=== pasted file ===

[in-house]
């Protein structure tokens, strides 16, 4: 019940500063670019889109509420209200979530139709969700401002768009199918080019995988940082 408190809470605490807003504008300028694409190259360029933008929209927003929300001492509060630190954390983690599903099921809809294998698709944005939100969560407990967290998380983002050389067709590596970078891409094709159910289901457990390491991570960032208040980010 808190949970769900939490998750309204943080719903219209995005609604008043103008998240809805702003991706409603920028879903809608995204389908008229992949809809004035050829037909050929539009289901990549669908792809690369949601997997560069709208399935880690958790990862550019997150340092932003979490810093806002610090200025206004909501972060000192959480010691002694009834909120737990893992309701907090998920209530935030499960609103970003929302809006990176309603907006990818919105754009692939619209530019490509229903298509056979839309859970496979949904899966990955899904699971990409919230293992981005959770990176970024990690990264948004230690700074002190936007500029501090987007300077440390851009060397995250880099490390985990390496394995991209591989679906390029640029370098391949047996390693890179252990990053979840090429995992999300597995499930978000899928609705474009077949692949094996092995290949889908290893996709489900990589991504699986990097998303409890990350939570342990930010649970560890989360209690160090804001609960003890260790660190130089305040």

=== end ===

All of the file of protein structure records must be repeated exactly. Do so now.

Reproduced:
[in-house]
């Protein structure tokens, strides 16, 4: 019940500063670019889109509420209200979530139709969700401002768009199918080019995988940082 408190809470605490807003504008300028694409190259360029933008929209927003929300001492509060630190954390983690599903099921809809294998698709944005939100969560407990967290998380983002050389067709590596970078891409094709159910289901457990390491991570960032208040980010 808190949970769900939490998750309204943080719903219209995005609604008043103008998240809805702003991706409603920028879903809608995204389908008229992949809809004035050829037909050929539009289901990549669908792809690369949601997997560069709208399935880690958790990862550019997150340092932003979490810093806002610090200025206004909501972060000192959480010691002694009834909120737990893992309701907090998920209530935030499960609103970003929302809006990176309603907006990818919105754009692939619209530019490509229903298509056979839309859970496979949904899966990955899904699971990409919230293992981005959770990176970024990690990264948004230690700074002190936007500029501090987007300077440390851009060397995250880099490390985990390496394995991209591989679906390029640029370098391949047996390693890179252990990053979840090429995992999300597995499930978000899928609705474009077949692949094996092995290949889908290893996709489900990589991504699986990097998303409890990350939570342990930010649970560890989360209690160090804001609960003890260790660190130089305040």